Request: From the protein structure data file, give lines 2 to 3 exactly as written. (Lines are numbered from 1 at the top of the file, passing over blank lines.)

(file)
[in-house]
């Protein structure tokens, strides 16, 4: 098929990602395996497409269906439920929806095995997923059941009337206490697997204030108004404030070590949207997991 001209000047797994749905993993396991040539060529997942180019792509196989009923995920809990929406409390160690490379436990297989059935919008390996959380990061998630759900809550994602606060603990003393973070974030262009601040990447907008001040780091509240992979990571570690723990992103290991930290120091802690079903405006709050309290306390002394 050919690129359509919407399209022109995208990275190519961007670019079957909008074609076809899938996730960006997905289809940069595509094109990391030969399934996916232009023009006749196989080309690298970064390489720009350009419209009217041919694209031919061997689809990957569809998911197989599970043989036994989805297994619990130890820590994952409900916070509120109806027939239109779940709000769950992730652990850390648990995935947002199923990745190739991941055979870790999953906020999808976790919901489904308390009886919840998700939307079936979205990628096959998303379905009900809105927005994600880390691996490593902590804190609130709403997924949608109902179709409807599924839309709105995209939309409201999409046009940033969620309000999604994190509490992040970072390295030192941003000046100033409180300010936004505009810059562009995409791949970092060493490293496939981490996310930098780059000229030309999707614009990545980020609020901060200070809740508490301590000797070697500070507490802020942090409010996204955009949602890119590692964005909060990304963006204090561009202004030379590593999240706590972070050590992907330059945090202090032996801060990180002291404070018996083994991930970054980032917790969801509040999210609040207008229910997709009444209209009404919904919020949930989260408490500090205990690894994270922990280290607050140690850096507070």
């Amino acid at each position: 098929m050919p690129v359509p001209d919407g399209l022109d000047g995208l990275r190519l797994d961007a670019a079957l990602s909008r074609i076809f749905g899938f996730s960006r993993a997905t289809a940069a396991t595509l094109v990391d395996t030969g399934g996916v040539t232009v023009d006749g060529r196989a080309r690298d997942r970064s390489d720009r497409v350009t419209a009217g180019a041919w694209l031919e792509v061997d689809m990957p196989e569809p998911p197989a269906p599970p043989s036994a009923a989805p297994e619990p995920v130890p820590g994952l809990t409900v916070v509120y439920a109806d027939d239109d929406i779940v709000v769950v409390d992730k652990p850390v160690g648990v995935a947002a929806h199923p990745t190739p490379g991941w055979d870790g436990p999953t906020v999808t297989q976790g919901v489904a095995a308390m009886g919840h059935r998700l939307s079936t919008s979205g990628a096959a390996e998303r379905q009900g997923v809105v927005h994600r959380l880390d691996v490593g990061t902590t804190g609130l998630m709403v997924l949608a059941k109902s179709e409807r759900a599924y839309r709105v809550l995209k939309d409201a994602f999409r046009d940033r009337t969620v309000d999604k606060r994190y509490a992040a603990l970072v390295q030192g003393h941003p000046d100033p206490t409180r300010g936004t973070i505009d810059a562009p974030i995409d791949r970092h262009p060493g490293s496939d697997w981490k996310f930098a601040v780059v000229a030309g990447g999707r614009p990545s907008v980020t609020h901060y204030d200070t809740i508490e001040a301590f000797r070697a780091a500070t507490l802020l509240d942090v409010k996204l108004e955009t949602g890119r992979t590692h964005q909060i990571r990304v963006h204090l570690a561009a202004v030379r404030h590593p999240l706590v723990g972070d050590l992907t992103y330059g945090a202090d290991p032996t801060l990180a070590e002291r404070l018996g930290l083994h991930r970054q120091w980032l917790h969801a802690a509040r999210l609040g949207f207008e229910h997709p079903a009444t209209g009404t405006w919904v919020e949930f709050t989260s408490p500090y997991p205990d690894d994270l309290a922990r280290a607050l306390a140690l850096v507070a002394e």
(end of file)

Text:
């Protein structure tokens, strides 16, 4: 098929990602395996497409269906439920929806095995997923059941009337206490697997204030108004404030070590949207997991 001209000047797994749905993993396991040539060529997942180019792509196989009923995920809990929406409390160690490379436990297989059935919008390996959380990061998630759900809550994602606060603990003393973070974030262009601040990447907008001040780091509240992979990571570690723990992103290991930290120091802690079903405006709050309290306390002394 050919690129359509919407399209022109995208990275190519961007670019079957909008074609076809899938996730960006997905289809940069595509094109990391030969399934996916232009023009006749196989080309690298970064390489720009350009419209009217041919694209031919061997689809990957569809998911197989599970043989036994989805297994619990130890820590994952409900916070509120109806027939239109779940709000769950992730652990850390648990995935947002199923990745190739991941055979870790999953906020999808976790919901489904308390009886919840998700939307079936979205990628096959998303379905009900809105927005994600880390691996490593902590804190609130709403997924949608109902179709409807599924839309709105995209939309409201999409046009940033969620309000999604994190509490992040970072390295030192941003000046100033409180300010936004505009810059562009995409791949970092060493490293496939981490996310930098780059000229030309999707614009990545980020609020901060200070809740508490301590000797070697500070507490802020942090409010996204955009949602890119590692964005909060990304963006204090561009202004030379590593999240706590972070050590992907330059945090202090032996801060990180002291404070018996083994991930970054980032917790969801509040999210609040207008229910997709009444209209009404919904919020949930989260408490500090205990690894994270922990280290607050140690850096507070």
């Amino acid at each position: 098929m050919p690129v359509p001209d919407g399209l022109d000047g995208l990275r190519l797994d961007a670019a079957l990602s909008r074609i076809f749905g899938f996730s960006r993993a997905t289809a940069a396991t595509l094109v990391d395996t030969g399934g996916v040539t232009v023009d006749g060529r196989a080309r690298d997942r970064s390489d720009r497409v350009t419209a009217g180019a041919w694209l031919e792509v061997d689809m990957p196989e569809p998911p197989a269906p599970p043989s036994a009923a989805p297994e619990p995920v130890p820590g994952l809990t409900v916070v509120y439920a109806d027939d239109d929406i779940v709000v769950v409390d992730k652990p850390v160690g648990v995935a947002a929806h199923p990745t190739p490379g991941w055979d870790g436990p999953t906020v999808t297989q976790g919901v489904a095995a308390m009886g919840h059935r998700l939307s079936t919008s979205g990628a096959a390996e998303r379905q009900g997923v809105v927005h994600r959380l880390d691996v490593g990061t902590t804190g609130l998630m709403v997924l949608a059941k109902s179709e409807r759900a599924y839309r709105v809550l995209k939309d409201a994602f999409r046009d940033r009337t969620v309000d999604k606060r994190y509490a992040a603990l970072v390295q030192g003393h941003p000046d100033p206490t409180r300010g936004t973070i505009d810059a562009p974030i995409d791949r970092h262009p060493g490293s496939d697997w981490k996310f930098a601040v780059v000229a030309g990447g999707r614009p990545s907008v980020t609020h901060y204030d200070t809740i508490e001040a301590f000797r070697a780091a500070t507490l802020l509240d942090v409010k996204l108004e955009t949602g890119r992979t590692h964005q909060i990571r990304v963006h204090l570690a561009a202004v030379r404030h590593p999240l706590v723990g972070d050590l992907t992103y330059g945090a202090d290991p032996t801060l990180a070590e002291r404070l018996g930290l083994h991930r970054q120091w980032l917790h969801a802690a509040r999210l609040g949207f207008e229910h997709p079903a009444t209209g009404t405006w919904v919020e949930f709050t989260s408490p500090y997991p205990d690894d994270l309290a922990r280290a607050l306390a140690l850096v507070a002394e």